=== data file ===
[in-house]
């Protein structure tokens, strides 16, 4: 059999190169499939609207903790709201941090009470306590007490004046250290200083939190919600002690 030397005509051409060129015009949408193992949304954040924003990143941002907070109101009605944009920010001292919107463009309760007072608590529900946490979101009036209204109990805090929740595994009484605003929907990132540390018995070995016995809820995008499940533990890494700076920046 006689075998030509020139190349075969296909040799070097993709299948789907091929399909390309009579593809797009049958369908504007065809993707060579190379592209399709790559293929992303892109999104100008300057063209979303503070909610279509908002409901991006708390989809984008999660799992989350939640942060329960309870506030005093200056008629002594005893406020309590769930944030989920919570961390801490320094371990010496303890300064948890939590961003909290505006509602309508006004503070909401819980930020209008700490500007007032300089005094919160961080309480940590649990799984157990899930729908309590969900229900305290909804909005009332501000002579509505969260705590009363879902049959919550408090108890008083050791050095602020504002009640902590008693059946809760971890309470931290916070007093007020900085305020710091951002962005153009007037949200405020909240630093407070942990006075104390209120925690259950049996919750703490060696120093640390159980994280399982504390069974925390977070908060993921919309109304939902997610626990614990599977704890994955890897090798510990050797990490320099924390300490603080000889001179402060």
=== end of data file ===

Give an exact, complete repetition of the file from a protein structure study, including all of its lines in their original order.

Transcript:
[in-house]
């Protein structure tokens, strides 16, 4: 059999190169499939609207903790709201941090009470306590007490004046250290200083939190919600002690 030397005509051409060129015009949408193992949304954040924003990143941002907070109101009605944009920010001292919107463009309760007072608590529900946490979101009036209204109990805090929740595994009484605003929907990132540390018995070995016995809820995008499940533990890494700076920046 006689075998030509020139190349075969296909040799070097993709299948789907091929399909390309009579593809797009049958369908504007065809993707060579190379592209399709790559293929992303892109999104100008300057063209979303503070909610279509908002409901991006708390989809984008999660799992989350939640942060329960309870506030005093200056008629002594005893406020309590769930944030989920919570961390801490320094371990010496303890300064948890939590961003909290505006509602309508006004503070909401819980930020209008700490500007007032300089005094919160961080309480940590649990799984157990899930729908309590969900229900305290909804909005009332501000002579509505969260705590009363879902049959919550408090108890008083050791050095602020504002009640902590008693059946809760971890309470931290916070007093007020900085305020710091951002962005153009007037949200405020909240630093407070942990006075104390209120925690259950049996919750703490060696120093640390159980994280399982504390069974925390977070908060993921919309109304939902997610626990614990599977704890994955890897090798510990050797990490320099924390300490603080000889001179402060």